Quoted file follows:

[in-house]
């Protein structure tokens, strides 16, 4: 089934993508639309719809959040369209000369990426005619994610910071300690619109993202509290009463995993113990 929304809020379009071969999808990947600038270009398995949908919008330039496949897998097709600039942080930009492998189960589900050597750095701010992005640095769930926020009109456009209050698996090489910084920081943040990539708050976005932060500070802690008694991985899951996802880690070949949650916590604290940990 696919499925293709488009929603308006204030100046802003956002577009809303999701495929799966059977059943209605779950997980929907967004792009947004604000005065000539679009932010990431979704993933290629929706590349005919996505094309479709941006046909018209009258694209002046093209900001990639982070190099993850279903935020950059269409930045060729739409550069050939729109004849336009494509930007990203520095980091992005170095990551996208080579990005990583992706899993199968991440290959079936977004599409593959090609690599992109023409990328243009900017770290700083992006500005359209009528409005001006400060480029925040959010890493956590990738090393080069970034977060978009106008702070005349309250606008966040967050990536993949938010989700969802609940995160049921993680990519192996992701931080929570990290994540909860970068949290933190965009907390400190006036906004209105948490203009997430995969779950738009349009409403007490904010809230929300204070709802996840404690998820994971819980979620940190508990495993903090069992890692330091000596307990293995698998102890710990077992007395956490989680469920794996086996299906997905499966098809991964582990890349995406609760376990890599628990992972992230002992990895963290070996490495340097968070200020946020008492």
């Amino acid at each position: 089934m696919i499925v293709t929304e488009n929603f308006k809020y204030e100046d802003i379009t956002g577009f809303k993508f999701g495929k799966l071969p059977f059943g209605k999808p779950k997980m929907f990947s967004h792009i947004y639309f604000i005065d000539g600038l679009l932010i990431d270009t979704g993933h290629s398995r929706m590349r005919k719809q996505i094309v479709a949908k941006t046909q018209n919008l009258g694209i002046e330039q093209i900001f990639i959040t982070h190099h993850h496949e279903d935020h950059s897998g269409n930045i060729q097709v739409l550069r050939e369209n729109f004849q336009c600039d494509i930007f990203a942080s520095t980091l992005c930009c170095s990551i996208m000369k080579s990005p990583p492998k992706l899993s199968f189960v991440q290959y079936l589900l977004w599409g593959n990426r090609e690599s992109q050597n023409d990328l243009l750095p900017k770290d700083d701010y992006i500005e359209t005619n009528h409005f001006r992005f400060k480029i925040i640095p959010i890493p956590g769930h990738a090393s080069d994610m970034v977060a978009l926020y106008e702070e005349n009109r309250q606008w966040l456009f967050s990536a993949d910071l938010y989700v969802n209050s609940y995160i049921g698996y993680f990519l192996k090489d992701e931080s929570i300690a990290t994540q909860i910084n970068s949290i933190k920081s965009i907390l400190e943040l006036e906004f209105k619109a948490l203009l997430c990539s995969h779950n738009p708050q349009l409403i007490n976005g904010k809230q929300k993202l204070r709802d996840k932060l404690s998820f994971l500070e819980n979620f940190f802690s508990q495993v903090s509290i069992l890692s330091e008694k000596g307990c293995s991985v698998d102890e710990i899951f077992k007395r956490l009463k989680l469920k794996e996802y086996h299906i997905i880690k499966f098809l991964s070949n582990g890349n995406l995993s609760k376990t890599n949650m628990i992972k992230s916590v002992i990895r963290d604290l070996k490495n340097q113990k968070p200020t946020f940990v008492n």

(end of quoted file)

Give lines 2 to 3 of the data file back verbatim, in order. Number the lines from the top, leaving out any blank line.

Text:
């Protein structure tokens, strides 16, 4: 089934993508639309719809959040369209000369990426005619994610910071300690619109993202509290009463995993113990 929304809020379009071969999808990947600038270009398995949908919008330039496949897998097709600039942080930009492998189960589900050597750095701010992005640095769930926020009109456009209050698996090489910084920081943040990539708050976005932060500070802690008694991985899951996802880690070949949650916590604290940990 696919499925293709488009929603308006204030100046802003956002577009809303999701495929799966059977059943209605779950997980929907967004792009947004604000005065000539679009932010990431979704993933290629929706590349005919996505094309479709941006046909018209009258694209002046093209900001990639982070190099993850279903935020950059269409930045060729739409550069050939729109004849336009494509930007990203520095980091992005170095990551996208080579990005990583992706899993199968991440290959079936977004599409593959090609690599992109023409990328243009900017770290700083992006500005359209009528409005001006400060480029925040959010890493956590990738090393080069970034977060978009106008702070005349309250606008966040967050990536993949938010989700969802609940995160049921993680990519192996992701931080929570990290994540909860970068949290933190965009907390400190006036906004209105948490203009997430995969779950738009349009409403007490904010809230929300204070709802996840404690998820994971819980979620940190508990495993903090069992890692330091000596307990293995698998102890710990077992007395956490989680469920794996086996299906997905499966098809991964582990890349995406609760376990890599628990992972992230002992990895963290070996490495340097968070200020946020008492």
């Amino acid at each position: 089934m696919i499925v293709t929304e488009n929603f308006k809020y204030e100046d802003i379009t956002g577009f809303k993508f999701g495929k799966l071969p059977f059943g209605k999808p779950k997980m929907f990947s967004h792009i947004y639309f604000i005065d000539g600038l679009l932010i990431d270009t979704g993933h290629s398995r929706m590349r005919k719809q996505i094309v479709a949908k941006t046909q018209n919008l009258g694209i002046e330039q093209i900001f990639i959040t982070h190099h993850h496949e279903d935020h950059s897998g269409n930045i060729q097709v739409l550069r050939e369209n729109f004849q336009c600039d494509i930007f990203a942080s520095t980091l992005c930009c170095s990551i996208m000369k080579s990005p990583p492998k992706l899993s199968f189960v991440q290959y079936l589900l977004w599409g593959n990426r090609e690599s992109q050597n023409d990328l243009l750095p900017k770290d700083d701010y992006i500005e359209t005619n009528h409005f001006r992005f400060k480029i925040i640095p959010i890493p956590g769930h990738a090393s080069d994610m970034v977060a978009l926020y106008e702070e005349n009109r309250q606008w966040l456009f967050s990536a993949d910071l938010y989700v969802n209050s609940y995160i049921g698996y993680f990519l192996k090489d992701e931080s929570i300690a990290t994540q909860i910084n970068s949290i933190k920081s965009i907390l400190e943040l006036e906004f209105k619109a948490l203009l997430c990539s995969h779950n738009p708050q349009l409403i007490n976005g904010k809230q929300k993202l204070r709802d996840k932060l404690s998820f994971l500070e819980n979620f940190f802690s508990q495993v903090s509290i069992l890692s330091e008694k000596g307990c293995s991985v698998d102890e710990i899951f077992k007395r956490l009463k989680l469920k794996e996802y086996h299906i997905i880690k499966f098809l991964s070949n582990g890349n995406l995993s609760k376990t890599n949650m628990i992972k992230s916590v002992i990895r963290d604290l070996k490495n340097q113990k968070p200020t946020f940990v008492n």